7 of 56 people found the following review helpful
, 9 April 2011
This review is from: A Matter Of Life And Death [DVD] (DVD)
A lot of people still enjoy this film, over 60 years after its release, but I find it to be extremely dated in terms of the script and its politics and, notwithstanding the technical quality, not at all worth watching or relevant.
It's about a pilot named Carter (David Niven) shot down during the war who's supposed to die, according to heaven's account books, but doesn't for some reason. Heaven sends an emissary to look for him, but he doesn't want to go as he's fallen in love with an American girl. So, a trial is held in Heaven where he has to show that he should be allowed stay on earth.
It was released in 1946, just after the war had ended, so I guess feelings were running high, and relief and euphoria were in the air, but the unashamed jingoism on display here is, from this distance, an embarrassment. The English national character is displayed in a self-satisfied and rather arrogant way. The heaven in the story is presided over by people with English accents. The big message is how England and America should put aside their differences and realize their similarities. The rest of the world is kind of brushed aside. There is a grotesque parody of a Frenchman as heaven's emissary, a camp, preening fop who looks like he came from another film (a Carry On film, as another reviewer here has said).
A good indication of the arrogant attitude to the rest of the world is when the multi-national jury is challenged by counsel for Carter, one Doctor Reeves (David Livesey), because they're Indian, Irish, Boer, etc. and all have reason to dislike and be biased against the English. So Reeves asks for another jury, to which the American opposing counsel agrees, as long as they're not English, to which Reeves asks: "Why not English? Where else in the world have the rights of the individual been held so high?"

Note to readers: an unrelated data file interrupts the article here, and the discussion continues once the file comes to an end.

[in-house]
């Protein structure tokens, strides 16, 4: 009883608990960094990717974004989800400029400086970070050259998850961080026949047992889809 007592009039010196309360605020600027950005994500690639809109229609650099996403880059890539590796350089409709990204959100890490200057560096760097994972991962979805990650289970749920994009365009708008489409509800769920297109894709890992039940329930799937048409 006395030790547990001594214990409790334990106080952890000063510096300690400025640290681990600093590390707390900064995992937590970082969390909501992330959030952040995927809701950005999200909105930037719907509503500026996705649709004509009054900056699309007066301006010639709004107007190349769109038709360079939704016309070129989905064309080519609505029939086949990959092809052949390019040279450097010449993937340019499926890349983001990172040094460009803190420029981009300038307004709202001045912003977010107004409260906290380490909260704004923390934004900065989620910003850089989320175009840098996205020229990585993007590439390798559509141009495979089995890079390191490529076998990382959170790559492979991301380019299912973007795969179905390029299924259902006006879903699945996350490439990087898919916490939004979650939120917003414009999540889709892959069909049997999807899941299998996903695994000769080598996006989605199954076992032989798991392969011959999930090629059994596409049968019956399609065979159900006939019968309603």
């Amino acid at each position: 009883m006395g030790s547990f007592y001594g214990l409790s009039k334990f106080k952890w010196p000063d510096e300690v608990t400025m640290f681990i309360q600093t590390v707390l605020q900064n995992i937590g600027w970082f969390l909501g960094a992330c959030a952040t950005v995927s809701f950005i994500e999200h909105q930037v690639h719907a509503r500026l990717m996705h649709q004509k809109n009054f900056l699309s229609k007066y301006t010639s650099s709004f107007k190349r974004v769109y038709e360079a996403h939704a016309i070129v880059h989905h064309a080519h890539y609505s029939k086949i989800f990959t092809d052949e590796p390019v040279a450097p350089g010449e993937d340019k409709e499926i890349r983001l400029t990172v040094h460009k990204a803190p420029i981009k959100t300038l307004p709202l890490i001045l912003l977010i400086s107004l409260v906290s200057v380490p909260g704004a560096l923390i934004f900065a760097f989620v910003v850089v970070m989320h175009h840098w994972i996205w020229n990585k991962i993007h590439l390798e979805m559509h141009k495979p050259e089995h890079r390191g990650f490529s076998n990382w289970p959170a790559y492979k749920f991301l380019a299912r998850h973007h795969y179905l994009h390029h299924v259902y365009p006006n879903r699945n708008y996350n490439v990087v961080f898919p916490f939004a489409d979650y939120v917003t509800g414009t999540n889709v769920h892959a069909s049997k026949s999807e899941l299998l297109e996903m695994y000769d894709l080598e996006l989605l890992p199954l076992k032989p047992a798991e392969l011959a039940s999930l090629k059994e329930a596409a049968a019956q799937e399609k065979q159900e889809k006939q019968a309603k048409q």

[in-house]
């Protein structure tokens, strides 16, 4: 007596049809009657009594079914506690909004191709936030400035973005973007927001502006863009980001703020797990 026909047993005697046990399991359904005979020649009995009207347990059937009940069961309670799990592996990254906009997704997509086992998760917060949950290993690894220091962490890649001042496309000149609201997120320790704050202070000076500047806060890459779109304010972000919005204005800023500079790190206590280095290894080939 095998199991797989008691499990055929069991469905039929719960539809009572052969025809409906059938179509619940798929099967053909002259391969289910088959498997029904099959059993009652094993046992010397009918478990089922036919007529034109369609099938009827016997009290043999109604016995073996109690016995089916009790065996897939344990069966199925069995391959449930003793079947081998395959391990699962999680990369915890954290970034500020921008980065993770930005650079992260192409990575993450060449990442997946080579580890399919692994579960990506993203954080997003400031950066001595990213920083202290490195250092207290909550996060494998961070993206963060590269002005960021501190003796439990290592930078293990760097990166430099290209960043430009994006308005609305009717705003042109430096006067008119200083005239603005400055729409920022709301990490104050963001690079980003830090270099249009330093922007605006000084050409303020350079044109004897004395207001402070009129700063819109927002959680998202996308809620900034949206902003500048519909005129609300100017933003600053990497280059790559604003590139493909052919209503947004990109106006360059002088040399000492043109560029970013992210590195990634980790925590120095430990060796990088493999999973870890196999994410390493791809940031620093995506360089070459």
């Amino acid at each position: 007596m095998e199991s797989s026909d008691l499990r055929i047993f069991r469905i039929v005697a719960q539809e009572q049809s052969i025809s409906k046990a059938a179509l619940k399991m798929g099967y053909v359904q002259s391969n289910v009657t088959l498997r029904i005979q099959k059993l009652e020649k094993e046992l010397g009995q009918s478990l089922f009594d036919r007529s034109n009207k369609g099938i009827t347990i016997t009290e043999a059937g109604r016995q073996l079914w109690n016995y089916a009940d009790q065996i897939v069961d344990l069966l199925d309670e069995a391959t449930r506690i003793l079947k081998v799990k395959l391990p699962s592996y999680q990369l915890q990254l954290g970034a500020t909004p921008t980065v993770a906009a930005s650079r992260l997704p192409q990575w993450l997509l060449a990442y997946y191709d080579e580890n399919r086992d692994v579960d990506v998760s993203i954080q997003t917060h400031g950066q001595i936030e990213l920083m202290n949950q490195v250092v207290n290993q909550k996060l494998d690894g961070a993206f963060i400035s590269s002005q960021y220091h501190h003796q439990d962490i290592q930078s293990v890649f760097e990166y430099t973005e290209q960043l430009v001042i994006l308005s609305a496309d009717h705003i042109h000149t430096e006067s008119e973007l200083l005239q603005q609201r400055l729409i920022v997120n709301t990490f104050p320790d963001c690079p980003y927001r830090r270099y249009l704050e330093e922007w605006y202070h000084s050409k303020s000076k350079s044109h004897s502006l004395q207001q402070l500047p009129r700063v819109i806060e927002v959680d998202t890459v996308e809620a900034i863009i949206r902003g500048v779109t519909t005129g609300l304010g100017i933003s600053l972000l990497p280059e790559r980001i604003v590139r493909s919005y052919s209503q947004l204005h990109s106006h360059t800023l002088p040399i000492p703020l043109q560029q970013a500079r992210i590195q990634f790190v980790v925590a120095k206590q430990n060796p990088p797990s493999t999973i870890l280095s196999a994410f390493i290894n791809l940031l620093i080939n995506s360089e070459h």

"In America, Sir! Where these rights are held to be inalienable."
"I doubt you have more practical freedom in America than in England. An Englishman thinks as he likes in religion and politics."
Then the other guy gives a rousing speech about America being the only place where "man is full grown", and Reeves, showing that great English sense of fair play, proclaims loudly: "THEN I CHOOSE A JURY OF AMERICANS!" Cue gasps of astonishment from all those watching. Nice one, Reeves
The annoying thing is the dismissal of the other nations, and the exaltation of the English and American characters at their expense - Reeves can accept an American jury can be trusted to overcome rivalries and judge fairly, but not a jury from other places. Plus it's just completely over-the-top, empty nationalist rhetoric that permeates the whole film, not to mention a sickly, love-conquers-all sentimentality.
Of course, it's kind of left open to say all the trial is in the pilot's head, but he's presented as such a reliable and all round good guy, a stereotypical romantic lead, it doesn't really fit, and the film can't be seen as an exploration of mental illness, the tone is too all-round celebratory.
Powell and Pressburger have a big reputation nowadays, and I'd enjoyed the other films of theirs I had seen (Black Narcissus, The Red Shoes, Contraband) but this is way more simplistic and unnuanced than I would have thought them capable of. Maybe in the immediate aftermath of WWII this sort of film went down well, but in my opinion it has nothing to offer to a modern viewer.
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